Carl Barât - Manchester Academy 2 - 6.4.11

The Libertines, the iconic band that Carl Barât formed one half of. These days he’s performing on his own without Pete Doherty’s antics hogging the limelight. This is his chance to shine and from the performances I’ve seen so far, he’s doing exceptionally well on his own.

Carl calmly struts onto the stage, on time, to a cheering audience. He looks fashionably scruffy in his signature skinny jeans and leather jacket, he looks a little tired, but then he has just become a father, but he soon relaxes into the Carl we all know and love.

The crowd consisted mainly of upper end teens/early twenties with the obligatory forty-something dotted here and there. He takes us through some tracks from the new eponymous solo album, however it’s the first few chords of the fifth track that makes the crowd erupt into a frenzy. Even the students want to hear the Libertines and as ‘Up the Bracket’ is in mid chorus the crowd surfing begins.

Barât performs more songs from the solo album, Libertines and Dirty Pretty Things, he introduces the new ‘Death Fires Burn at Night’ and performs it perfectly, followed by Death on the Stairs and Bang Bang. The crowd at this stage are ecstatic as the bad retreat from the stage.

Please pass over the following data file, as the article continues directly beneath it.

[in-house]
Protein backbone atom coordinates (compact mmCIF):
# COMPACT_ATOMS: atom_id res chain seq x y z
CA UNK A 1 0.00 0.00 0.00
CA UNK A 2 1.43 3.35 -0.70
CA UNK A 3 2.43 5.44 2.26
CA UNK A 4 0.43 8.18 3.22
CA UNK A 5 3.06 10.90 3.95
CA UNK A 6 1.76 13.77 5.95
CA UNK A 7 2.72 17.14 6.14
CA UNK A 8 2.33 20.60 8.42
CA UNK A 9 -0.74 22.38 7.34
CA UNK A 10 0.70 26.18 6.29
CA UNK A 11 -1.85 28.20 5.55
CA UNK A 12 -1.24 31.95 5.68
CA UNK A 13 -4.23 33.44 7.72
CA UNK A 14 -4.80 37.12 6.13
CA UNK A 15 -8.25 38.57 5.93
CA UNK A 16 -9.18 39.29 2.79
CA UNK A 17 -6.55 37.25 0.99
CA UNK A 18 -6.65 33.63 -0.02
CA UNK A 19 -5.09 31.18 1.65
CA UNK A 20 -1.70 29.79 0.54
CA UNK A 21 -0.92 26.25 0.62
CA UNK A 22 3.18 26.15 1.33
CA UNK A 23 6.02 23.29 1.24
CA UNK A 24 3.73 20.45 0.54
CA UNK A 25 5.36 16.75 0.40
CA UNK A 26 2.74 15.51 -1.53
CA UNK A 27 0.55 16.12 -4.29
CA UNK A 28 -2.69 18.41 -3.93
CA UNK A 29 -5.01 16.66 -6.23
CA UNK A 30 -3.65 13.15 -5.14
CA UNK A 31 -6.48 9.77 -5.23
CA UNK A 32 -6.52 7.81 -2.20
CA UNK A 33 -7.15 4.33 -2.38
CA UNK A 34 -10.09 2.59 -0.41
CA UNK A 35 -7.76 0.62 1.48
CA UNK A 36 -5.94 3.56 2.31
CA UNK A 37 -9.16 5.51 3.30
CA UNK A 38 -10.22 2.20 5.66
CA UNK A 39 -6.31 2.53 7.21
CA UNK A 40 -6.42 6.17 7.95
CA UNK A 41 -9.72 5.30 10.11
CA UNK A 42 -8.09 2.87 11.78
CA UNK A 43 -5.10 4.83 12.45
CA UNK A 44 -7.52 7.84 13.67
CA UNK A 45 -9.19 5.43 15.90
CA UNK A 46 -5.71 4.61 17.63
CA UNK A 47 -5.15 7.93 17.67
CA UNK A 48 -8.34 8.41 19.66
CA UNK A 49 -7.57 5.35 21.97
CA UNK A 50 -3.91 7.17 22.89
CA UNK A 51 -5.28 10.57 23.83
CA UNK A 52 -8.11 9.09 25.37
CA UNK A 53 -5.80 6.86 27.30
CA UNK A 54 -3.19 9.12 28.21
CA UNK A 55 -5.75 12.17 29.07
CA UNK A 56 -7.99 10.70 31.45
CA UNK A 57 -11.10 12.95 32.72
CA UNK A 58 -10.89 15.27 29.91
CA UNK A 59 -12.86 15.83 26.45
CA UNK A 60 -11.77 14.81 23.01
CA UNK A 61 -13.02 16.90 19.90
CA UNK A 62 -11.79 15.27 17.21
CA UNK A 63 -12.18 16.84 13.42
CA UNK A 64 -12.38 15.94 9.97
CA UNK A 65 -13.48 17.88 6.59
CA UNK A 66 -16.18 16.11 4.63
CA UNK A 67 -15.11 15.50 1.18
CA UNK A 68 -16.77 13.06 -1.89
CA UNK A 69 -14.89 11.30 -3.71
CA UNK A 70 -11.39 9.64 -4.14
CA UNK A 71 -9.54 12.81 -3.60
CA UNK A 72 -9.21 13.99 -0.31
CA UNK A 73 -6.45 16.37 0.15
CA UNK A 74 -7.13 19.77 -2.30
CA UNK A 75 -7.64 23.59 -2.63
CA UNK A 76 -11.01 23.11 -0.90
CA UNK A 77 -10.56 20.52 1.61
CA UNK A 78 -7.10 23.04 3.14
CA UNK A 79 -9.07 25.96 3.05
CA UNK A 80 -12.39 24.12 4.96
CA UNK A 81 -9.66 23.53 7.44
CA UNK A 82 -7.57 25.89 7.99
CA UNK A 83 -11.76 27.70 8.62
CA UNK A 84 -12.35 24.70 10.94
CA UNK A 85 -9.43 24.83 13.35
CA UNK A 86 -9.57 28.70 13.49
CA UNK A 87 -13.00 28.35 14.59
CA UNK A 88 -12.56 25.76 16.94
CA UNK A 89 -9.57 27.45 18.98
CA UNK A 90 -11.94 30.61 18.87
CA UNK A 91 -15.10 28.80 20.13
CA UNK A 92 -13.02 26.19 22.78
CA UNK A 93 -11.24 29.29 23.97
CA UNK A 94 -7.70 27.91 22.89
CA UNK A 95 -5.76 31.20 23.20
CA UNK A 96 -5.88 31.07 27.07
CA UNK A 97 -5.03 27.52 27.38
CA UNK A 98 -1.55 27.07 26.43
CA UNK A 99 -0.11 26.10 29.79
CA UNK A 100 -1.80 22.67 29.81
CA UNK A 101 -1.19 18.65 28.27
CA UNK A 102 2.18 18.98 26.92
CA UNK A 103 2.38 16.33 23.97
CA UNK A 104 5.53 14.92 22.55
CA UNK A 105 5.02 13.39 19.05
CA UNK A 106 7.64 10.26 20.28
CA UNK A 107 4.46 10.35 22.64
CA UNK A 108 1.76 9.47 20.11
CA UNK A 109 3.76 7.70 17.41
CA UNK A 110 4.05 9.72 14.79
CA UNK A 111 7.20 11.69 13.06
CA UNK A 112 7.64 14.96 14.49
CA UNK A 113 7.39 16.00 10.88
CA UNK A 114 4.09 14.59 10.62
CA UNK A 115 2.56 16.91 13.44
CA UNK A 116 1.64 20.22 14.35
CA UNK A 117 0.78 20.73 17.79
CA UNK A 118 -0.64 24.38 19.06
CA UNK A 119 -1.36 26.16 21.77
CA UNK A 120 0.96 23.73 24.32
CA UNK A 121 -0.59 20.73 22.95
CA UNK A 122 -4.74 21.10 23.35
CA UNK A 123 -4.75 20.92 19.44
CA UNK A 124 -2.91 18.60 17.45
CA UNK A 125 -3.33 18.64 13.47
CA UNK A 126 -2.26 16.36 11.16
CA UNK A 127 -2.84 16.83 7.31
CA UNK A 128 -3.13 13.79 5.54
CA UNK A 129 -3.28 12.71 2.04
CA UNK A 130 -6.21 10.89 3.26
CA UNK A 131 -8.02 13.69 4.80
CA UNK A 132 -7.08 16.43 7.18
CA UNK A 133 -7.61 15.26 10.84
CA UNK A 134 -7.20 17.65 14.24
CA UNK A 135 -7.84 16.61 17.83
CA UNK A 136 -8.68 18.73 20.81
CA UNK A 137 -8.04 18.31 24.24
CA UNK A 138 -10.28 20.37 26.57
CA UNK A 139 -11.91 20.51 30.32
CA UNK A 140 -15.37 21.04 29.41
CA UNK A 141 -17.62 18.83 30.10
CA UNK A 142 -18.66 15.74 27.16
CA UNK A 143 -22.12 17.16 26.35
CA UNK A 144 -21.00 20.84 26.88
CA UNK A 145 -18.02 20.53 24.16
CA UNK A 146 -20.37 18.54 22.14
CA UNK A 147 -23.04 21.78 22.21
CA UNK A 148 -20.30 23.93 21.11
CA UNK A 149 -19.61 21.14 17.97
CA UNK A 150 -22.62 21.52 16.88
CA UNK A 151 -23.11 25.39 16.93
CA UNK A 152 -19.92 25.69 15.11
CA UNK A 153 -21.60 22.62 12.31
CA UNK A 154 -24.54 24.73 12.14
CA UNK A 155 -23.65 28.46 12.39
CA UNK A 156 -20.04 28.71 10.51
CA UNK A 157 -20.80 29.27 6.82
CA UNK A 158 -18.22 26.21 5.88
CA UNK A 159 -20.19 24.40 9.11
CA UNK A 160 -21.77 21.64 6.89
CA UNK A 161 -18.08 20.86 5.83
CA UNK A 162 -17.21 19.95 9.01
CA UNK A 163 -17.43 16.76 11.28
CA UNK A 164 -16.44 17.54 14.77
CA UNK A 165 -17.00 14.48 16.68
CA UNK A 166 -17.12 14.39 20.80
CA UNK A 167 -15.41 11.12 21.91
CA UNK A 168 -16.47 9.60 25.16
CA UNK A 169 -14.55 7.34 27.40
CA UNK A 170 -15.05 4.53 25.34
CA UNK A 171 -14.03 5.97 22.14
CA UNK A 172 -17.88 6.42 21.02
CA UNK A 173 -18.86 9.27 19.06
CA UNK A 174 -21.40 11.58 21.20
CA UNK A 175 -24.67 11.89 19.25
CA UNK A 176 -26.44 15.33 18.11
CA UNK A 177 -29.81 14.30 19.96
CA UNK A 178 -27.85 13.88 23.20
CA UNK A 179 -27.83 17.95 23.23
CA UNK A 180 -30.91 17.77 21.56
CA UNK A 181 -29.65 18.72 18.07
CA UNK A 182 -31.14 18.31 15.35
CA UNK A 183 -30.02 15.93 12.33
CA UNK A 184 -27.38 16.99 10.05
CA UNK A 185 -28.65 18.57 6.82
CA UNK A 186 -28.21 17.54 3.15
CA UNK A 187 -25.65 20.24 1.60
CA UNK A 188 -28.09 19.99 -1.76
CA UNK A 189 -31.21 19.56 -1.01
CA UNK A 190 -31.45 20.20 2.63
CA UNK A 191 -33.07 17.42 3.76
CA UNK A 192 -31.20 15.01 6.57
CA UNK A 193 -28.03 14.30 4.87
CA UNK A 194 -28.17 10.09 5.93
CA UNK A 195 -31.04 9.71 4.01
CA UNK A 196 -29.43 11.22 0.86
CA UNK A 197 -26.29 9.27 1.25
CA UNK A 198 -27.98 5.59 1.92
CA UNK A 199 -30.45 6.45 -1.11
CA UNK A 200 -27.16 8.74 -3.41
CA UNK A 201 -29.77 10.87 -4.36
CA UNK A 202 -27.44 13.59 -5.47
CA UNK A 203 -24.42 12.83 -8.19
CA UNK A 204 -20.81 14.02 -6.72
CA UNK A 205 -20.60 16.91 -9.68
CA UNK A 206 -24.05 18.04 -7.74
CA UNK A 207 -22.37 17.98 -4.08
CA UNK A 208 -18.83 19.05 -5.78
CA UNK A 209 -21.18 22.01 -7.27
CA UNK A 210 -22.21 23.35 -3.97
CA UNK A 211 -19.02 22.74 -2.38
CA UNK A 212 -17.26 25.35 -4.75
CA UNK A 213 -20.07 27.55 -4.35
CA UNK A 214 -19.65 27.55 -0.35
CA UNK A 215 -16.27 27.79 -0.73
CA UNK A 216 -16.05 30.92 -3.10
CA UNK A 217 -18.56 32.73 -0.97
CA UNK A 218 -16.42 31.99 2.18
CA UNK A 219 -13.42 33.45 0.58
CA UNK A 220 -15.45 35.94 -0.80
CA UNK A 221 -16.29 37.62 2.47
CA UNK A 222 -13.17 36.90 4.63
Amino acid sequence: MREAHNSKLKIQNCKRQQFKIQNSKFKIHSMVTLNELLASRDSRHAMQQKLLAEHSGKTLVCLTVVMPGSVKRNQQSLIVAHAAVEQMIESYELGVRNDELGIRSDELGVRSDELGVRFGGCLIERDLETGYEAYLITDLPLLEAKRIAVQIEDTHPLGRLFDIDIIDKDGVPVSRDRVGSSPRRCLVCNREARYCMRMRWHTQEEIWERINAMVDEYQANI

The audience chant ‘We want Carl’ over and over until he returns on stage, and almost straight away they switch mid chant to Shoop shoop, shoop de-lang-a-lang, almost forcing him into an impromptu rendition of What Katie Did with no instrumental support.

‘Oh what you gonna do, Katie?,
You're a sweet sweet girl
But it's a cruel, cruel world
a cruel, cruel world.’

Strangely enough he looks like a little boy lost when he’s parted from his guitar, but he pulls it off well and almost seamlessly swings into the next track The Ballad of Grimaldi

Barât performs the Langley sisters Sing for My Supper, which will also be included on the Death Fires Burn at Night EP released in May.

He interacts well with the crowd, but I detect hint of nervousness, he speaks quickly and mumbles. He forgets the words midway through an acoustic version of Truth Begins he quickly corrects this and continues and the crowd don’t seem to mind, which is reassuring, he’s not over confident of himself like other rock legends.
On stage he is surrounded by familiar faces, his brother Ollie B on guitar and Edie Langley, his partner, who looks fabulously radiant as she plays the cello.

He polishes off the night with an old Libs favourite Don’t Look Back into the Sun, the crowd makes the foundations of the Academy tremor for the final time before Barât and his band leave the stage.

Carl Barât has shown us what a talented singer songwriter he is in his own right. I think that in time he’ll shrug off the Libertines shadow that still follows him around, but for now I feel he’s testing the waters and wants to keep the ‘old Libs fans’ happy. It won’t be long before he’ll be liberated from being a Libertine.

Words / Photos: Amanda Window



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